Living on the edge: Social workers’ reasoning about cusp decisions in child protection practice

Recently I had the opportunity to attend the Decision-making, Assessment, Risk and Evidence (DARE) conference in Belfast, Ireland, run by the effervescent Brian Taylor from Ulster University. Our (myself and Ian Hyslop’s) presentation drew on our decision-making variability study that examines how and why child protection social workers make the decisions that they do. Understanding why a social worker might choose to either increase or reduce statutory intervention at key decision points on the decision-making continuum is one element of figuring out the reasons for variability. This is important to understand, as without knowing how or why key decision points function, it’s difficult to get a grip on improving or evaluating them.

Our study is based on the decision-making ecology, which proposes that decisions are not just the result of a single practitioner finding out information then coming to a decision. Instead, decision outcomes are the result of interlocking factors across the whole ecological spectrum, from macro factors such as inequalities, to meso factors such as organisational cultures and processes, and individual factors such as the values and culture of the social worker (Baumann, 2011). In this presentation, we were focussing on one main decision point: to go to a family group conference. Interviewing 24 social workers across three sites of the then Child Youth and Family (now Oranga Tamariki), plus holding six focus groups, allowed us to gather rich qualitative data about this and other fundamental decision points. These slides outline the perceptions of practitioners about what caused them to pursue a family group conference instead of either another intervention or none at all.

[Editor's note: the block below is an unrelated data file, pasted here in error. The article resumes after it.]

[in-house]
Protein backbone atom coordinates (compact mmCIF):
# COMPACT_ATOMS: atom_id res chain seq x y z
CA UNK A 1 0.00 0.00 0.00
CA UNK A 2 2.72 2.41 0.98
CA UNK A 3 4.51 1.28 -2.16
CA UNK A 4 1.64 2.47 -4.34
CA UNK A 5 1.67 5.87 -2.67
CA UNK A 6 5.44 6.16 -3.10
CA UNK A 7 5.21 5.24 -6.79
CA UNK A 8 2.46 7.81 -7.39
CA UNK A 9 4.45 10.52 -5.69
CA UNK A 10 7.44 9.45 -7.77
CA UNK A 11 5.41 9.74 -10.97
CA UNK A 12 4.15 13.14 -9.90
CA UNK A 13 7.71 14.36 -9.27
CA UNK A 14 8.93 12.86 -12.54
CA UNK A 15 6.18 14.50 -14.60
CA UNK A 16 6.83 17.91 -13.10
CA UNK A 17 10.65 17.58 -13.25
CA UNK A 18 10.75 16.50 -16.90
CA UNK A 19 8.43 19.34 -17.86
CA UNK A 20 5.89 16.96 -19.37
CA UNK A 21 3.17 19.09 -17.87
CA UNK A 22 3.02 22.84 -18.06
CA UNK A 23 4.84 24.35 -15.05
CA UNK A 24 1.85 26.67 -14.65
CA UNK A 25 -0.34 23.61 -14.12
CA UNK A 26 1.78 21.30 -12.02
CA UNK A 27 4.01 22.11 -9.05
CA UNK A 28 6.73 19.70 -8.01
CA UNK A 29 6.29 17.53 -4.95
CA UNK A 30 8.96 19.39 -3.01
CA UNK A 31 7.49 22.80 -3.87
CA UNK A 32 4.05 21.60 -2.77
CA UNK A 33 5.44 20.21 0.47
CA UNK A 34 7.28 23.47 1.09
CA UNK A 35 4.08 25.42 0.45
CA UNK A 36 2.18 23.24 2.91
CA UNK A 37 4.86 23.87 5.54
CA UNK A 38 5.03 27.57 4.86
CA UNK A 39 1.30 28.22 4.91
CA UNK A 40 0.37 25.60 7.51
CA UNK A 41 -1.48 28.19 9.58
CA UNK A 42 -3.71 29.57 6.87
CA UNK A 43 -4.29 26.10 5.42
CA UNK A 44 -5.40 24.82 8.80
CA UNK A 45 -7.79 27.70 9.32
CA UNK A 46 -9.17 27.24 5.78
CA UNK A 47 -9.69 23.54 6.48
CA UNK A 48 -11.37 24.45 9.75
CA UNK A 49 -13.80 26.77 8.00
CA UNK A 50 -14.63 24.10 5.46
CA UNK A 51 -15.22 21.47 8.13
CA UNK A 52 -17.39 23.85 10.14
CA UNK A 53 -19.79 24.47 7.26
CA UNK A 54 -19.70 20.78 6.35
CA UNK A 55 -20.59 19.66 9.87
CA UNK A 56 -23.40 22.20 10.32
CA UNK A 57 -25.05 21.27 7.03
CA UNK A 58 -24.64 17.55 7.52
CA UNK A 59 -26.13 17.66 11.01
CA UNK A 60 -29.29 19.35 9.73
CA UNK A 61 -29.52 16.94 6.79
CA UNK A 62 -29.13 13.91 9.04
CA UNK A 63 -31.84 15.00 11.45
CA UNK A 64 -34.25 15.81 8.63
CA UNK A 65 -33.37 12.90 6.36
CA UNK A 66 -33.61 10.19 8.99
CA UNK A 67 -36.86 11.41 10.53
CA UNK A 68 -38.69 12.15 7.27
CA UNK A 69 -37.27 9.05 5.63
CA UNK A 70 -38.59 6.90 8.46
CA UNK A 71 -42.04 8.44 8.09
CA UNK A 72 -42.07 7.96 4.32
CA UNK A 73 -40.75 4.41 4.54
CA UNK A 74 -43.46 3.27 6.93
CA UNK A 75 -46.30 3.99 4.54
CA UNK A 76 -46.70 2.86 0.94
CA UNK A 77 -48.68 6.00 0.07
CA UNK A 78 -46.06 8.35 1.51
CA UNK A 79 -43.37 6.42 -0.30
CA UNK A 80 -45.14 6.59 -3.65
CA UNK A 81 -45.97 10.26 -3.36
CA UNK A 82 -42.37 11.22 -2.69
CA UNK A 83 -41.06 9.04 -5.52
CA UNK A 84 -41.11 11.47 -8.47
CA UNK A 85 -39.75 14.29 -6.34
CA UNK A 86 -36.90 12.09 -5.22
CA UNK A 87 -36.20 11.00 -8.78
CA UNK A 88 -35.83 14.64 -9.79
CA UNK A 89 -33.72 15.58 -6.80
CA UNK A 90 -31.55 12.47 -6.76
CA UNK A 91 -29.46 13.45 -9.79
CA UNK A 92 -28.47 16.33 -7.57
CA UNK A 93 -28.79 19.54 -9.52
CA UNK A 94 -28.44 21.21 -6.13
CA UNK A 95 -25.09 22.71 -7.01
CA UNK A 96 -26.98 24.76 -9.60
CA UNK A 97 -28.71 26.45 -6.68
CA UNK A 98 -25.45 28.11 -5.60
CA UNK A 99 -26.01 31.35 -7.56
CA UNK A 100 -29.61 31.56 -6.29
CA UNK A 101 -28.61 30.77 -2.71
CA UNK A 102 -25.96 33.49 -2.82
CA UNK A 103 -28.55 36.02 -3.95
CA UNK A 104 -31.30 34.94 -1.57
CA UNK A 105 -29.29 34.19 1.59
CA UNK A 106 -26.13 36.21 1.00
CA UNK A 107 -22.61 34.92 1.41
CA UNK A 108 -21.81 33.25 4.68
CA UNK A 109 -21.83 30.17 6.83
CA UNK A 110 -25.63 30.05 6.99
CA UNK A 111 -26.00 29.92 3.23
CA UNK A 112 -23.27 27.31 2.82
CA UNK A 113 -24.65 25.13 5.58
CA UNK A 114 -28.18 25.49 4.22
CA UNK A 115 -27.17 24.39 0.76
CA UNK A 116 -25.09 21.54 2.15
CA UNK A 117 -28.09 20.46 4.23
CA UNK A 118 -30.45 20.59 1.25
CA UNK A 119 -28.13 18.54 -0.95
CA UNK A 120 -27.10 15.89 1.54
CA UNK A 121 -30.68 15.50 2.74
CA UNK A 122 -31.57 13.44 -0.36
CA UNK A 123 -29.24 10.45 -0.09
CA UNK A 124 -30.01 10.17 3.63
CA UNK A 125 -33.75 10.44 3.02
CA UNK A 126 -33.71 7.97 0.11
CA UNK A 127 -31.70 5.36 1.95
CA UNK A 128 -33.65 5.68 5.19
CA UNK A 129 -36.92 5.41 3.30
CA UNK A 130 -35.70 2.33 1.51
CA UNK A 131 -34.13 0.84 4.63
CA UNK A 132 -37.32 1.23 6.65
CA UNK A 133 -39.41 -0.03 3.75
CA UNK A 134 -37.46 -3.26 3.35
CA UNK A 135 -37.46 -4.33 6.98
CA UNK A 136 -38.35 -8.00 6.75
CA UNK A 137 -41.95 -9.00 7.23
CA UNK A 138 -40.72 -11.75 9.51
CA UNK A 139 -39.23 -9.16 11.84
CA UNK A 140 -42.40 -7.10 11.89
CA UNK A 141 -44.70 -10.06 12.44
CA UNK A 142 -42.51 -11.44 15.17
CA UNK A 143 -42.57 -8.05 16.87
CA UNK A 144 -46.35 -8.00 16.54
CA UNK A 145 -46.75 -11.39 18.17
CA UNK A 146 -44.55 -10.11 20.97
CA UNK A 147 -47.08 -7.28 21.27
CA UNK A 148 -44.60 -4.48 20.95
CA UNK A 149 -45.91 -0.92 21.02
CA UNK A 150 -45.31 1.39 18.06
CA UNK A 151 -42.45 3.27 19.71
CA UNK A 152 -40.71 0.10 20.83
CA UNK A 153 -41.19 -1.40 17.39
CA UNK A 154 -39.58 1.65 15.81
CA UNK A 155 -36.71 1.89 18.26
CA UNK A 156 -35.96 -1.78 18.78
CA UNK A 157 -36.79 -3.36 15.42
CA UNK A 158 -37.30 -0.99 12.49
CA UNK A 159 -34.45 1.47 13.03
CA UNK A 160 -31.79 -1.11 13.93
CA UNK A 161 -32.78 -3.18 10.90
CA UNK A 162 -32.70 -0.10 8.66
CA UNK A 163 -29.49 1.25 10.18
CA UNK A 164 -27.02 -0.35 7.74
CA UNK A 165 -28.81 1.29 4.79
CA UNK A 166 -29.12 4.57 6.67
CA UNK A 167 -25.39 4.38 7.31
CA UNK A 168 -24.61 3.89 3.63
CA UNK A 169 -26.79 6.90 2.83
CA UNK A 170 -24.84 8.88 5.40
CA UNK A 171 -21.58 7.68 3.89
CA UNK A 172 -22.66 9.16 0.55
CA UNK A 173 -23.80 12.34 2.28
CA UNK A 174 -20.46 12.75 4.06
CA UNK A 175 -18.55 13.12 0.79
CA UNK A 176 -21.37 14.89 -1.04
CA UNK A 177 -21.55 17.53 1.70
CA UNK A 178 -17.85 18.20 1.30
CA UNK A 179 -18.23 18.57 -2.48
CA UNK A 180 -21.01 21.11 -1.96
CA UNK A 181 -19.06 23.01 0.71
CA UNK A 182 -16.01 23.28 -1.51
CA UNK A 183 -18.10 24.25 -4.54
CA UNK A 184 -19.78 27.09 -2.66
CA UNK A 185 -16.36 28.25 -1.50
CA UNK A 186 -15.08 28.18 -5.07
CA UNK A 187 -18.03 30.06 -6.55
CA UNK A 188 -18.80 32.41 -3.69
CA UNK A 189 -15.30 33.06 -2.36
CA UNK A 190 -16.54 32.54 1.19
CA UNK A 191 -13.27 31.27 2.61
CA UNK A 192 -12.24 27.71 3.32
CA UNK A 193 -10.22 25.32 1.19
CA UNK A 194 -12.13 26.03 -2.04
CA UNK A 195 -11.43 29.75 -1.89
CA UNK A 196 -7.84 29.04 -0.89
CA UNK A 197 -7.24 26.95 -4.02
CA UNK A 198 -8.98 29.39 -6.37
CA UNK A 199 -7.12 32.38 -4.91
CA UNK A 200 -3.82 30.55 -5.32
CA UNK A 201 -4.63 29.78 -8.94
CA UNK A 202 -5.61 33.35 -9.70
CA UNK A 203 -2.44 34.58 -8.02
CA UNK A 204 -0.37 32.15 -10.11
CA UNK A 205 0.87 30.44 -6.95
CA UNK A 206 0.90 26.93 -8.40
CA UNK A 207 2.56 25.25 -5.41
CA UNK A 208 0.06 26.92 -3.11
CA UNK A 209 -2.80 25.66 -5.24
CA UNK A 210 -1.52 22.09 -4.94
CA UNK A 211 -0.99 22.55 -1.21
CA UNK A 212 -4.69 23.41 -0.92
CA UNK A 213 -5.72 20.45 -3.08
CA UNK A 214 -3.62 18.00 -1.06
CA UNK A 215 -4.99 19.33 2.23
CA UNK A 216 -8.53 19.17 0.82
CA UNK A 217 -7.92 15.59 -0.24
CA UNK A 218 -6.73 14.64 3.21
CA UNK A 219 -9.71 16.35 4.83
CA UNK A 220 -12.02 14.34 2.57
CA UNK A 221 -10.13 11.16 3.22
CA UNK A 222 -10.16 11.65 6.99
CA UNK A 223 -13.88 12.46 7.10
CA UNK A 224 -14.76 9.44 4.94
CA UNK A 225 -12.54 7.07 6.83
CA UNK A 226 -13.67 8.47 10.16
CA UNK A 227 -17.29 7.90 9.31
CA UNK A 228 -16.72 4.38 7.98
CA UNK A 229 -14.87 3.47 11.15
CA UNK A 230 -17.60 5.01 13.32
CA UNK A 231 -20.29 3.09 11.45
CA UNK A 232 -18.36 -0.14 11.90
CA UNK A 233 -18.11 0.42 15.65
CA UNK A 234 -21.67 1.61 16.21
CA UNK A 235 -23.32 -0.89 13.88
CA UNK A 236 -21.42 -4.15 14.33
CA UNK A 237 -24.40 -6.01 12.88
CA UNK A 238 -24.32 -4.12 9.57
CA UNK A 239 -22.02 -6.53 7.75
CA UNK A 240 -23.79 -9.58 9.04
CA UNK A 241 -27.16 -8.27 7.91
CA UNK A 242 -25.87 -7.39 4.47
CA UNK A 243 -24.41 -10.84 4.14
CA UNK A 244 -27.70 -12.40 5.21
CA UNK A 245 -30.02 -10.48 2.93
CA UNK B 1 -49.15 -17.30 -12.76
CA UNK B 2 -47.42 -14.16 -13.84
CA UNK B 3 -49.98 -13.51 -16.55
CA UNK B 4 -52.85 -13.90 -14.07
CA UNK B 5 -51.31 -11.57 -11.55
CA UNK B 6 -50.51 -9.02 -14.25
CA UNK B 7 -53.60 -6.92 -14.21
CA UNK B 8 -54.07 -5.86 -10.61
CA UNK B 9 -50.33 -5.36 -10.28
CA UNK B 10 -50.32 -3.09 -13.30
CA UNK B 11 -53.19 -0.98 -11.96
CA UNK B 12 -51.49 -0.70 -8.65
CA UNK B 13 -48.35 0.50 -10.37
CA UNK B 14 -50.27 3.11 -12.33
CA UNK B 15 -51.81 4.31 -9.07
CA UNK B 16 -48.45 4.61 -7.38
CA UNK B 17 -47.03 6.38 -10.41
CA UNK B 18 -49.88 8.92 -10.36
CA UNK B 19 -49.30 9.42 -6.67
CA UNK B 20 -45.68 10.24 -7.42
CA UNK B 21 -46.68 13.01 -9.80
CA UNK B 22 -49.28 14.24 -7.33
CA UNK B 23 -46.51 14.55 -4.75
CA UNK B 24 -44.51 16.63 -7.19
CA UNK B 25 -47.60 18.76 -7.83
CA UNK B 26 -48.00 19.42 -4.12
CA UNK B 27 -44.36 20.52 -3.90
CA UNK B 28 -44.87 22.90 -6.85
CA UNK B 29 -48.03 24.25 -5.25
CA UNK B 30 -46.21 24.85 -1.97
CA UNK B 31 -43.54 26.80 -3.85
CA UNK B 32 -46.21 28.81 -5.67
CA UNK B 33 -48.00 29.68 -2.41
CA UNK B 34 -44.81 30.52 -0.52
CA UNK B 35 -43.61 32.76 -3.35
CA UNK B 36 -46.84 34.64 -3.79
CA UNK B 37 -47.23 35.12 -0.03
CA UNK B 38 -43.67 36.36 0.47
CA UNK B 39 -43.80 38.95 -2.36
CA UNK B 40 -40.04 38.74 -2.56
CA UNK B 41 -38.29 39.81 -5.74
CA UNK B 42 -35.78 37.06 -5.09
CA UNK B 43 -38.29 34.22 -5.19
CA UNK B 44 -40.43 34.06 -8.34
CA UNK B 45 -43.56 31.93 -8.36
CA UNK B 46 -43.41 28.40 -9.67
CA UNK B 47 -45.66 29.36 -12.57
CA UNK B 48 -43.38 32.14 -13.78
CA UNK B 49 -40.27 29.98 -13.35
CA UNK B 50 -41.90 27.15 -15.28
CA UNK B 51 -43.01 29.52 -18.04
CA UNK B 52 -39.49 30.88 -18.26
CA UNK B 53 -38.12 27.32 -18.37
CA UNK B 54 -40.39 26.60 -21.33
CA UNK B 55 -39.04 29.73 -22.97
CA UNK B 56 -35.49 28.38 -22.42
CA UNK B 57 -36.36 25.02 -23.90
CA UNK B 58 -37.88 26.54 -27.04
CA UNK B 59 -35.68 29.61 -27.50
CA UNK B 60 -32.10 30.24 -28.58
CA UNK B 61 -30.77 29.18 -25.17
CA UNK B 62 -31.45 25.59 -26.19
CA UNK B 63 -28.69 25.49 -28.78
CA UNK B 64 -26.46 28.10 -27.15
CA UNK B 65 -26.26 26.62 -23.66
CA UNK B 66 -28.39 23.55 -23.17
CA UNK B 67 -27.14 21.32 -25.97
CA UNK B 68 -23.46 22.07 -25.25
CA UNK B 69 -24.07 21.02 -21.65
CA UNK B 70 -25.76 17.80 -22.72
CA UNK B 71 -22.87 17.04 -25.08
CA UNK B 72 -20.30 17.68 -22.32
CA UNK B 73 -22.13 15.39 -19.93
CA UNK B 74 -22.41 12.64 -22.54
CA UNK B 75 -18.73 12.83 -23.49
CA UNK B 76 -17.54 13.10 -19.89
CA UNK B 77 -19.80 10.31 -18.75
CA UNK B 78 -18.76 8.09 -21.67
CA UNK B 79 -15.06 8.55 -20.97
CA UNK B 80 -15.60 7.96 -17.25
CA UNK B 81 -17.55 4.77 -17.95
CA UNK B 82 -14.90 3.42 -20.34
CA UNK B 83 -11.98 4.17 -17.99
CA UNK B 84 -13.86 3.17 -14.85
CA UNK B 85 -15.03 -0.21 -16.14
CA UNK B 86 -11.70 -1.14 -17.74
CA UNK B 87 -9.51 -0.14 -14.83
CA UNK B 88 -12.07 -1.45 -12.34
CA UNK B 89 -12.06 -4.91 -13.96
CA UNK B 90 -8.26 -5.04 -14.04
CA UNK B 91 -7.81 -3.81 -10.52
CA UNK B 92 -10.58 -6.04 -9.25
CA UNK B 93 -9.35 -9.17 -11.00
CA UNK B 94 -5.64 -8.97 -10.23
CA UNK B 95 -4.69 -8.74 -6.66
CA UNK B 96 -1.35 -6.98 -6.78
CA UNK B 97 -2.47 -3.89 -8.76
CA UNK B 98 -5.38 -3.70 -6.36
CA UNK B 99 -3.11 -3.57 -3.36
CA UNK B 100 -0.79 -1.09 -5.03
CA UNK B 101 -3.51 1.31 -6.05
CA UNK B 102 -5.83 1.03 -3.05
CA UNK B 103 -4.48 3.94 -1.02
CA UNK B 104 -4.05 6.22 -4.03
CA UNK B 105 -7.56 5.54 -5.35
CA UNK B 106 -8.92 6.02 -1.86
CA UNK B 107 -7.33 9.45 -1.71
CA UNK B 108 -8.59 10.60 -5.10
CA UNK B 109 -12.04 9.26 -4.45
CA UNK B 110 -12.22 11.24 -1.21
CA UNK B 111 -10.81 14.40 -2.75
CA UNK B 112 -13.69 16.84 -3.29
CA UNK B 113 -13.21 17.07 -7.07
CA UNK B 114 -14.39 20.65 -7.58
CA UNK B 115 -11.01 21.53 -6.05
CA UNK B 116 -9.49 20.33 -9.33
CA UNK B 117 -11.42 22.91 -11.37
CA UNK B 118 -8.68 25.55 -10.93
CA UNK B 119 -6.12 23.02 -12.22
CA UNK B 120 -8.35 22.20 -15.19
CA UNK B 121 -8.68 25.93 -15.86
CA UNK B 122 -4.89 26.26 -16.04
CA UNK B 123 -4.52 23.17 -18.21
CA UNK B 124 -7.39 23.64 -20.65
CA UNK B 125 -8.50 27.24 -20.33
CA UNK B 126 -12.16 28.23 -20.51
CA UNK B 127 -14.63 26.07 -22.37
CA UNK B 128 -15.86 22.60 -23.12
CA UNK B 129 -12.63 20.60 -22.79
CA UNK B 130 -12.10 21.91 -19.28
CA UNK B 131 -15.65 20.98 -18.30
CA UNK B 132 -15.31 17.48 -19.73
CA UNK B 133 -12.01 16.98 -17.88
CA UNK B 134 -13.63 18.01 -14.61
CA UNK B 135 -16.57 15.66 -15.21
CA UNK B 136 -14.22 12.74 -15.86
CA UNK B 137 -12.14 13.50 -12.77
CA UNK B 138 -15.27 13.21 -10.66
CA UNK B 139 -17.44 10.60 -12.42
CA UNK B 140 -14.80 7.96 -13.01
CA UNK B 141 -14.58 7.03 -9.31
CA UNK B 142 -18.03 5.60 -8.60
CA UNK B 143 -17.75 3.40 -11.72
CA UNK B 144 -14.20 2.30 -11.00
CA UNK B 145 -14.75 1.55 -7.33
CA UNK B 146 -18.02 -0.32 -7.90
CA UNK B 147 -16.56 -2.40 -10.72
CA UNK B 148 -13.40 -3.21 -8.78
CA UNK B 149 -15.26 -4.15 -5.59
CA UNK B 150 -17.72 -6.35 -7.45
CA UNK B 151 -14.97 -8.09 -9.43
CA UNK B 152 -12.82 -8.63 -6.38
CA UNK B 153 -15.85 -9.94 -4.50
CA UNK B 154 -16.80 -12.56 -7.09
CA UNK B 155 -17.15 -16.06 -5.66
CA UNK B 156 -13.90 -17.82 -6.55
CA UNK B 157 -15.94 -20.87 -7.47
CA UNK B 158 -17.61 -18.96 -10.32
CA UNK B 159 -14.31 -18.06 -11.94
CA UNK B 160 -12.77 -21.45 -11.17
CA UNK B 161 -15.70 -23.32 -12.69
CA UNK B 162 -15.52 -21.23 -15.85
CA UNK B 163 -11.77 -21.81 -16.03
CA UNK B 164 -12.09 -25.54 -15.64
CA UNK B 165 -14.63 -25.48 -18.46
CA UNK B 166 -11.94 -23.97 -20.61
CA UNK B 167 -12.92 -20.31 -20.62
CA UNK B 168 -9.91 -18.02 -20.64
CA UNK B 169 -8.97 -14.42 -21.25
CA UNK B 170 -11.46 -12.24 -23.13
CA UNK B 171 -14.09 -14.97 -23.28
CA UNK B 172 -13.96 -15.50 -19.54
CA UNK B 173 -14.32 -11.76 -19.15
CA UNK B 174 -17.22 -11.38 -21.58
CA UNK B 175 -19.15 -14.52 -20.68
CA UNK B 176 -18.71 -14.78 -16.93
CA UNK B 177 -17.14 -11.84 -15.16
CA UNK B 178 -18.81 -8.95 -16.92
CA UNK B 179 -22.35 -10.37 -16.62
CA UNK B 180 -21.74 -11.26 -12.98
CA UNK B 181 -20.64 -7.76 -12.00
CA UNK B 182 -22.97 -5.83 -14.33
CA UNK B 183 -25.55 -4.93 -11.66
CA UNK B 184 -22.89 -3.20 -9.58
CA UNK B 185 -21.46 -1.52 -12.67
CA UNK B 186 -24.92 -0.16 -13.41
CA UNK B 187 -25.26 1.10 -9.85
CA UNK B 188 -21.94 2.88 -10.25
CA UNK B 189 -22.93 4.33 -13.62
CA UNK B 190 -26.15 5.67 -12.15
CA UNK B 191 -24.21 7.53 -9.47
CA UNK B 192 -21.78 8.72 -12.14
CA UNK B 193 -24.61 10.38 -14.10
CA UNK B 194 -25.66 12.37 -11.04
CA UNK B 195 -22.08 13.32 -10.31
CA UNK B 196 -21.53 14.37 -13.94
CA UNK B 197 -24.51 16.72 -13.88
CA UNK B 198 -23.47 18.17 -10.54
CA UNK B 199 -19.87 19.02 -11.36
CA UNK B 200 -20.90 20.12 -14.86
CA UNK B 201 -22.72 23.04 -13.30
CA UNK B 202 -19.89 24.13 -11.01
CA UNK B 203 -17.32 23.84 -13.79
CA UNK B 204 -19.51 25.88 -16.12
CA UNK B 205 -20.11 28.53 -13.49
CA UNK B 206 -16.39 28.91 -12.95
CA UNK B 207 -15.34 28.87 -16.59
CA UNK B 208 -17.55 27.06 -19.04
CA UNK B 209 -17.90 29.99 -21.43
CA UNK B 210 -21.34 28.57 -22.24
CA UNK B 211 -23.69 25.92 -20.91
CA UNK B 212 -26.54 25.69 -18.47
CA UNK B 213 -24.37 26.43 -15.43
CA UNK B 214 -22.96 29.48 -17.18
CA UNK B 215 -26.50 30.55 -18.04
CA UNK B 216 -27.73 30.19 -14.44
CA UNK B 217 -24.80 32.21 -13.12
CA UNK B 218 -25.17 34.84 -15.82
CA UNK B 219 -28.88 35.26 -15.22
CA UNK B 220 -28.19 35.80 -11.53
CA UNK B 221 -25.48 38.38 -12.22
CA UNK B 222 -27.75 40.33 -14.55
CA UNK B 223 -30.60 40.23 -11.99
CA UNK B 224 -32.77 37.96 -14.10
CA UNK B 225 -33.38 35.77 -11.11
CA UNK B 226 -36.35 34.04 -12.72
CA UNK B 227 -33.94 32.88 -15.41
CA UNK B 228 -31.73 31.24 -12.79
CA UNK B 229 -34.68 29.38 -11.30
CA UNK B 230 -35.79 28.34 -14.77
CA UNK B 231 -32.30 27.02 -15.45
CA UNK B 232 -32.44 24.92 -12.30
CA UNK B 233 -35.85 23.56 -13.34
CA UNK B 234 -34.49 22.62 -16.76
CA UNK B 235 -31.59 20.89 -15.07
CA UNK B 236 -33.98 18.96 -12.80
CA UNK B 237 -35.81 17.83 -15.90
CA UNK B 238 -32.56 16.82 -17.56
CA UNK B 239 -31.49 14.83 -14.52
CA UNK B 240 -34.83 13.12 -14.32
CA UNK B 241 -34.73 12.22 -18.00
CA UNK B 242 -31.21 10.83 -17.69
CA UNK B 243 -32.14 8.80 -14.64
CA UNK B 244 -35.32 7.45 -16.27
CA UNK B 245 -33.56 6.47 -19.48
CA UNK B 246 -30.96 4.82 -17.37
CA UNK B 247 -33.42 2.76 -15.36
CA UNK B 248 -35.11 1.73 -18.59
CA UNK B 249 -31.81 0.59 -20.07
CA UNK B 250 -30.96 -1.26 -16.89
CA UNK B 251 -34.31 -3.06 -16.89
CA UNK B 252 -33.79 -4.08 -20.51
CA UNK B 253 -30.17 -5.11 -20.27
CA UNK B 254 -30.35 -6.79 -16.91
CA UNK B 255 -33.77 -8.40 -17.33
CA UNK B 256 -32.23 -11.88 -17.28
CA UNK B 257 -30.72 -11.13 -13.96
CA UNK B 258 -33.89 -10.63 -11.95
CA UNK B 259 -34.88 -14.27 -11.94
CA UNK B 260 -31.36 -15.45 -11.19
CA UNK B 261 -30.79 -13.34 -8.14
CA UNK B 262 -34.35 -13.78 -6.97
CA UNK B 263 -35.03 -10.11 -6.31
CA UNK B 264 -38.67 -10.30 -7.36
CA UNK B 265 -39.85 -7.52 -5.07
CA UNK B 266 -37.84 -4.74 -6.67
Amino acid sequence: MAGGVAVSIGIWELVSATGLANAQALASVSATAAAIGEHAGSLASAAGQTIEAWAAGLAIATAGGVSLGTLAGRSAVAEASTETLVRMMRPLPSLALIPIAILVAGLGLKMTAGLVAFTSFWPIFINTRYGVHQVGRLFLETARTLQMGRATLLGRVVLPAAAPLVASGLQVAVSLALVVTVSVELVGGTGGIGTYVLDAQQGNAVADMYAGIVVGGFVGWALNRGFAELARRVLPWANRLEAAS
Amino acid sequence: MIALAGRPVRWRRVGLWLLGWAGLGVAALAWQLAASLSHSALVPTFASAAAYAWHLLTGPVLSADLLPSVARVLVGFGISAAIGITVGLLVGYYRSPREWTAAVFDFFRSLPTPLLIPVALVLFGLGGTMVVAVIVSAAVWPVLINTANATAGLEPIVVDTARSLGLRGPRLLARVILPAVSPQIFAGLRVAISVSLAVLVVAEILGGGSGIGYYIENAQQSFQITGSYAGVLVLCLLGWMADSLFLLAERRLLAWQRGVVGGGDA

Baumann, D. J., Dalgleish, L., Fluke, J., & Kern, H. (2011). The decision-making ecology. Washington, DC: American Humane Association

[slideshare id=106124691&doc=darepresshort2fgc-180716094956]

Image credit: Thomas Hawk


4 replies on “Living on the edge: Social workers’ reasoning about cusp decisions in child protection practice”

Hi Susan – surprisingly few social workers mentioned the Tuituia framework. Lots talked about the FGC and what would lead them to holding one – more coming soon!

Hi Emily. Thankyou so much for sharing this presentation. As an older person who was brought up in the 1950s / 1960s The fact that all this is now being examined is of great comfort to me.
I would like to draw your attention to an article in this months M2 Woman- “Lost & Found, Then Lost again.
Quote- “Even now, in the media and in general society, the expectation is that successfully finding your birth family is a joyous and wonderful thing. “Aren’t you lucky?” “Now you have two families.” There is a romanticising of the reunion story when, in fact, for many there is more pain, grief and confusion, than the joy everyone wants to see….”
I experienced my peers being secreted away sometimes for ‘confinement’, which was seen then as the ‘normal’ response to childbirth outside of marriage that even if parents and grandparents endured so much peer pressure to conform to. Being in this situation left very little room for families affected by this social policy to engage in ‘independent’ approaches to this issue. Whatever private response families had within their grasp was carried out ‘in secret’. Universally held social value judgements at that time meant that the single parent and child was all but ‘invisible’.

Kia ora Jayne – thanks for your comments. It’s certainly important to understand how decisions get made in this area so we can examine them. The reasoning processes that lead to decisions about family life, as you point out, has historically been hidden away – but needs to be more transparent.

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